The GridMaster load shifting and blackout protection system from Hussman.
Over the past four years, two major names in the refrigeration industry — ThermoKing and Hussmann — have come under the Ingersoll-Rand (IR) umbrella.

This summer, the parent company provided the media with an update on how those two companies fit into the corporate picture and directions being taken regarding climate control.

Presenters included Herb Henkel, IR chairman, president, and ceo; and Gordon Mapp, president of Climate Control.

Henkel described IR as a “diversified industrial company” with year 2000 revenues of $8.8 billion. It serves four major markets: Climate Control (where ThermoKing and Hussmann fall); Infrastructure (involving road pavers and drills); Industrial Productivity (ranging from air compressors to golf carts); and Security and Safety.

Mapp said ThermoKing, acquired in 1997, had $1.2 billion in revenues for 2000. It has 5,000 employees, 11 manufacturing facilities, and 800 dealers and subdealers.

He described the company as being in a “strong market position” given growth in container and bus air conditioning, as well as increased interest in small trucks worldwide.

Hussmann, a June 2000 acquisition, has 9,000 employees and showed $1.3 billion in revenue last year, Mapp said. He described the company’s service network as “key to leveraging stationary refrigeration.”

Like ThermoKing, Hussmann was said to have a “strong market position.” Mapp contended that Hussmann is in the “number-one position in the U.S. display case market.” For Hussmann, that comes with major supermarket chains stateside, international market expansion, and direct sales and service.

Overall, said Mapp, IR plans to focus on what he called “six key future growth opportunities”:

1. Product and services;

2. Protecting existing bases;

3. Helping to develop stores of the future;

4. Geographic expansion;

5. Expansion of services; and

6. Farm technology (which the company said was part of its commitment to provide “farm-to-fork” services and products).

U.S., World Expansion

Keys to U.S. market expansion, said Mapp, are with small trucks, convenience and drug stores, and regional grocery stores.

International market growth is expected to come from small trucks, display cases, and containers and buses.

He said IR needs to plug its services and products into the “supermarket of the future.” Services the corporation can offer include a universal monitoring system using a broadband antenna, as well as climate control products, safety and security products, air compressors, microturbines, and air conditioning.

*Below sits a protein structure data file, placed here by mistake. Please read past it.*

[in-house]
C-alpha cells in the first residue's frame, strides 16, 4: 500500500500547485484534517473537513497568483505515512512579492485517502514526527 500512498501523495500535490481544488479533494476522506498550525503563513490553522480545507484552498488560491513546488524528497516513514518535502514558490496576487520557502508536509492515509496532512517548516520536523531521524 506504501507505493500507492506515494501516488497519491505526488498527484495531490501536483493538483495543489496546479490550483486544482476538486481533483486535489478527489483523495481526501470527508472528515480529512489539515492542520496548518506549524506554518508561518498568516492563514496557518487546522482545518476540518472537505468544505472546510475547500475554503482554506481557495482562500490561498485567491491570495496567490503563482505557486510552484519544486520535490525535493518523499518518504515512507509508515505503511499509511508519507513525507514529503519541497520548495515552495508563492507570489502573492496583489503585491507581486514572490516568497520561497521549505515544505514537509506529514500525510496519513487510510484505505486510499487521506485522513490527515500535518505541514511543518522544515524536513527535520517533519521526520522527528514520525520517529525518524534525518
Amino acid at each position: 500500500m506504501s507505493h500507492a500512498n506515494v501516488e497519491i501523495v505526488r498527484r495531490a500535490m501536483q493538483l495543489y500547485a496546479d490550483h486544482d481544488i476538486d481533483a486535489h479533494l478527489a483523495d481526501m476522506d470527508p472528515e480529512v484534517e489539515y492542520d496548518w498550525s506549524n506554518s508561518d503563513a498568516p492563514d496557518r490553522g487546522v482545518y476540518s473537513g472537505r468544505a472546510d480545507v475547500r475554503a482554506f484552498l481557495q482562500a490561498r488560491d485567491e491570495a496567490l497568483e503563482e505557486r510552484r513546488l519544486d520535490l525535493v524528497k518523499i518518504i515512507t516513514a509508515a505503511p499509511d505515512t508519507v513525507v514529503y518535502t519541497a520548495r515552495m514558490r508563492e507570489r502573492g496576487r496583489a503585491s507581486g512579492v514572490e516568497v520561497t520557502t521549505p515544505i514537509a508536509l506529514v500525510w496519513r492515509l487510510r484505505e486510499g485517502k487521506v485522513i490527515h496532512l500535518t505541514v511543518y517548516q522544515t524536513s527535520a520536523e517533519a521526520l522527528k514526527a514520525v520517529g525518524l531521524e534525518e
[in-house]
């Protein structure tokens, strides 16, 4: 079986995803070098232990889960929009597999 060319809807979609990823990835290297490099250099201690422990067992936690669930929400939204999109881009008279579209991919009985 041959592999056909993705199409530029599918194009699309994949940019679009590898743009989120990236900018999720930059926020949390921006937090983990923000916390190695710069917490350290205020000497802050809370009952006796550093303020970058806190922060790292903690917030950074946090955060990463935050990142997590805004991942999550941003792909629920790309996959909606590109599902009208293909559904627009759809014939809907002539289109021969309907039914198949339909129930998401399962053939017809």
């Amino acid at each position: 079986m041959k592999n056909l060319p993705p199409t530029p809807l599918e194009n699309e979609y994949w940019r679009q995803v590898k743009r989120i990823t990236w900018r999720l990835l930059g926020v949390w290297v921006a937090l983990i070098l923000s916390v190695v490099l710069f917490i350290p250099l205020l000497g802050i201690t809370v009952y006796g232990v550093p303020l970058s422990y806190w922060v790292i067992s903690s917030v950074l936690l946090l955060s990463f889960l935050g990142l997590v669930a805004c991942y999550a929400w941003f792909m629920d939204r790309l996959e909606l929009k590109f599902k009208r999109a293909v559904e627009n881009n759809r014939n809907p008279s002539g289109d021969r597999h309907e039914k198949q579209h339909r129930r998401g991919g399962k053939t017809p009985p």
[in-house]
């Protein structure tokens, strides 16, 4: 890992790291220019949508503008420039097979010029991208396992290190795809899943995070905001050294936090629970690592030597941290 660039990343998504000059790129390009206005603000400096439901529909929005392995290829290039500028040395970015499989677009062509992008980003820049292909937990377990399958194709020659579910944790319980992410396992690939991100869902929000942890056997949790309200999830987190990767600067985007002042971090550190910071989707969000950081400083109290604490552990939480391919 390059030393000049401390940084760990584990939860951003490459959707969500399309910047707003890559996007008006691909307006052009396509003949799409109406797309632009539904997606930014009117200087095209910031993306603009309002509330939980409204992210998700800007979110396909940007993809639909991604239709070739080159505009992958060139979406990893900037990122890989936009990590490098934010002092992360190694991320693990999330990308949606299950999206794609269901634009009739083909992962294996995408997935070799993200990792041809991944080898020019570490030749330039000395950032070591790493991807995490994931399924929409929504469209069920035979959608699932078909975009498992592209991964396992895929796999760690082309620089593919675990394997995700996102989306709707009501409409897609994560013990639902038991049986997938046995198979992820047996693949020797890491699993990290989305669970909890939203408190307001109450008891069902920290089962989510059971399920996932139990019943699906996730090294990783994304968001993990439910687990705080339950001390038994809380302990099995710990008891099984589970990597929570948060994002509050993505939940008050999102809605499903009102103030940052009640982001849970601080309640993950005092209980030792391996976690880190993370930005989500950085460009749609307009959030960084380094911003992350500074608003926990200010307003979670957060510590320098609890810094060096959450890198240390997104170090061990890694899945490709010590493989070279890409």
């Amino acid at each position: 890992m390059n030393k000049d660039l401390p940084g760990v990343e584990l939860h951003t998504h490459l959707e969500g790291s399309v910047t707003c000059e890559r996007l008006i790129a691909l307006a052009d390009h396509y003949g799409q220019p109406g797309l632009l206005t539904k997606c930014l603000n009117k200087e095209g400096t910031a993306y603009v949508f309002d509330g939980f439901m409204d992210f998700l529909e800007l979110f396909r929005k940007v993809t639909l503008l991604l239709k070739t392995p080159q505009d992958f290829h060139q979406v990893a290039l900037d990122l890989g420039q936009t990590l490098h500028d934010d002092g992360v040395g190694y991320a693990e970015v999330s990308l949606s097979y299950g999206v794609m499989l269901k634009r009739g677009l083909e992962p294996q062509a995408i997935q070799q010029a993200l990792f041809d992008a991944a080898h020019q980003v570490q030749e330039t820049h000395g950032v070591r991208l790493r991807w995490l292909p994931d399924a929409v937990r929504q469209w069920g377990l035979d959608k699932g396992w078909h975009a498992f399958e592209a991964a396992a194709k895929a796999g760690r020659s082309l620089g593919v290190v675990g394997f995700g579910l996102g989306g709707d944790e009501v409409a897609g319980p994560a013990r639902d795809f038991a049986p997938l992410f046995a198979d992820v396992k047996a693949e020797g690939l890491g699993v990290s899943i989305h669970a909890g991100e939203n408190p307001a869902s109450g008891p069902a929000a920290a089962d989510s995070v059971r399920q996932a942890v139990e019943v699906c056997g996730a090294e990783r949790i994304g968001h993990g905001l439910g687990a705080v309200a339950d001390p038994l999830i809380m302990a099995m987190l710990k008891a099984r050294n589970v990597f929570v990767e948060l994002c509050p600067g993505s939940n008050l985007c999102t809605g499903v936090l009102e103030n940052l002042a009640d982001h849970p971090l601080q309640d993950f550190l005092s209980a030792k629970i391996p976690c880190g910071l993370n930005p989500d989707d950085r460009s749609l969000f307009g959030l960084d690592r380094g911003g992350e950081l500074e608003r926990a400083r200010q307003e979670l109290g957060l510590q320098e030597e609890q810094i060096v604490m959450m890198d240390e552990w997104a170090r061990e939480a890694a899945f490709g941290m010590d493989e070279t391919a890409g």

In addition, officials said, IR must help stores with such key market issues as food safety, food preservation, and energy management. One example of a new technology offered by Hussmann to address these issues is Safe-Net temperature monitoring. This system monitors various product and case temperatures throughout a supermarket to help ensure proper refrigeration performance.

Said Mapp, “This is your lifeline to safer, fresher foods.”

Gordon Mapp


One aspect gaining attention from the corporation is the use of a microturbine designed to reduce the reliance on electricity from public utilities. IR’s PowerWorks microturbine, which works primarily with natural gas, is designed to serve as a reliable and cost-effective power source for such facilities as supermarkets, hotels, hospitals, nursing homes, office buildings, multifamily dwellings, and industrial sites.

Another approach to the need for constant power supplies is what was called the GridMaster load shifting and blackout protection system from Hussmann. The GridMaster is said to reduce peak demand by being able to switch power between a grid and on-site generation.

The technology uses regularly updated utility rates to determine the lowest-cost source of energy.

Carrot Farm Gets Refrigeration Makeover

Carrots in the vegetable section of a supermarket are pretty much taken for granted. So is the refrigeration technology necessary to keep that product fresh for shipping.

An example of that technology is evident in California, where Carlsbad-based Onsite Energy Corp. announced that it has signed two contracts with Grimmway Farms for energy projects at the company’s facilities in the Bakersfield area.

Grimmway Farms packages fresh carrots that are stored at 33? to 36?F prior to shipping.

Onsite is working on a turnkey project at Grimmway’s Premier Packing facility that involves installation of new condensers, re-engineering of suction piping, a new control system, and hot gas defrost.

In addition, Onsite is assisting Grimmway on two projects at its packaging facility on Malaga Road. The efficiency measures at this plant will consist of new condensers, defrost controls, suction piping improvements, and a refrigeration control system to optimize operation of refrigeration compressors and condensers.

Onsite is working as project manager for the projects and administrator of all matters and equipment related to the public utility PG&E and its Standard Performance Contract program.

Savings to Grimmway Farms is expected to total almost $550,000 annually, and incentives from the Standard Performance Contract program will total almost $1.2 million to help offset the costs associated with these projects.

Information on Onsite may be accessed through its website,

Publication date: 10/01/2001